Sat at 6:14 PM
Good afternoon Stephenpaul,
You have defiantly covered how implementing a system can benefit a company, making an identified issue efficient. I would think some of the requirements identified should be the following:
- The system must receive orders.
- The system must provide current inventory.
- The system must provide real time deficiencies with current inventory.
- The system must receive expected time or order arrival date.
- The system must provide date order was made.
It really is interesting how many requirements the system must incorporate for the system to be efficient. Stephanpaul in your opinion do you think implementing a system that is COT would be better than building one to suit the company’s needs. Personally, I think the biggest factors to consider would be the long-term investment and how much money would be saved by implementing a system immediately compared to the time it would take to actually develop and implement (Return on Investment).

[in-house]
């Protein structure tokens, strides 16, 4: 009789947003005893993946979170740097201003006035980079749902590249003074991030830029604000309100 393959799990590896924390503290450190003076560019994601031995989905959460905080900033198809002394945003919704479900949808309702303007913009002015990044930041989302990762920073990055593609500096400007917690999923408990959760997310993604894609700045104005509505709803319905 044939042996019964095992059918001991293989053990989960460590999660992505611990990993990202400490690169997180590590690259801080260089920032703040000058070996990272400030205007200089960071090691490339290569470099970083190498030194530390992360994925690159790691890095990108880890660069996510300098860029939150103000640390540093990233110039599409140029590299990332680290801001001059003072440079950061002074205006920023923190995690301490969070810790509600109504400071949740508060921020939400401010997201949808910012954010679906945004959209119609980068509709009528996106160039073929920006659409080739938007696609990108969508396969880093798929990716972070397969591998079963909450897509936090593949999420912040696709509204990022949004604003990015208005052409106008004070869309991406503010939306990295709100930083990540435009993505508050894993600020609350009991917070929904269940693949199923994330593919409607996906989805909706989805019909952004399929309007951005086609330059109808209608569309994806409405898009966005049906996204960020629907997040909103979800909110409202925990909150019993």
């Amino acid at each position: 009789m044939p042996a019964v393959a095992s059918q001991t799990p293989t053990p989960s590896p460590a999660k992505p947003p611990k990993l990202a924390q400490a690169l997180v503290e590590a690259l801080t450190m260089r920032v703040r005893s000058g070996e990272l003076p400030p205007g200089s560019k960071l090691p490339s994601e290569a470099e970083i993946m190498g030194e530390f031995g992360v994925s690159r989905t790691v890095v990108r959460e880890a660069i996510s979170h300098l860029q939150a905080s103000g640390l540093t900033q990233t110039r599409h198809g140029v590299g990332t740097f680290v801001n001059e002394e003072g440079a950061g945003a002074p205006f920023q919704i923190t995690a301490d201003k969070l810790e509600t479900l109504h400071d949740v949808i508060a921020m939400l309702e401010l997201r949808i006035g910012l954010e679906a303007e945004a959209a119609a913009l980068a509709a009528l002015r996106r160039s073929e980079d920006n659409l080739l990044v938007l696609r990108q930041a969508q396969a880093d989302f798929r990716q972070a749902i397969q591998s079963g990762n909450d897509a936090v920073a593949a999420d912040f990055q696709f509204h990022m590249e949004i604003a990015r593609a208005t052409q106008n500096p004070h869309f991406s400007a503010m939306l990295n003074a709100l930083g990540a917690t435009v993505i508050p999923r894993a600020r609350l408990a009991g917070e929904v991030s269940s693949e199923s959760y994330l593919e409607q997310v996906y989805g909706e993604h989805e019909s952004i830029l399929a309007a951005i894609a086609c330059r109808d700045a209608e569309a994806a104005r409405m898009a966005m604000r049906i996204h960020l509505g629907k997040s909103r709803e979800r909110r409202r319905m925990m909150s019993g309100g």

yesterday at 12:04 PM
When ordering supplies it’s very important to get those supplies on time to whomever ordered them. I know it can be annoying when supplies are ordered by the ordering system is broken. At times, these supplies that are being ordered are crucial in ensuring they to whomever on time. I like how you implemented a process where it can be easier and more helpful for the person ordering. Any systems in place that are beneficial to the ordering process should be adhered to.
I like how David broke this scenario down a little more. It helps the reader understand exactly the user process and where the disconnect may have been so there can be improvements. I believe at the end of the process there should be a survey, so the suppliers can understand where they need to improve. If a shipping company is lacking on certain processes they risk not being in business very long. However, overall good process and I hope there is some better solution to the ordering process.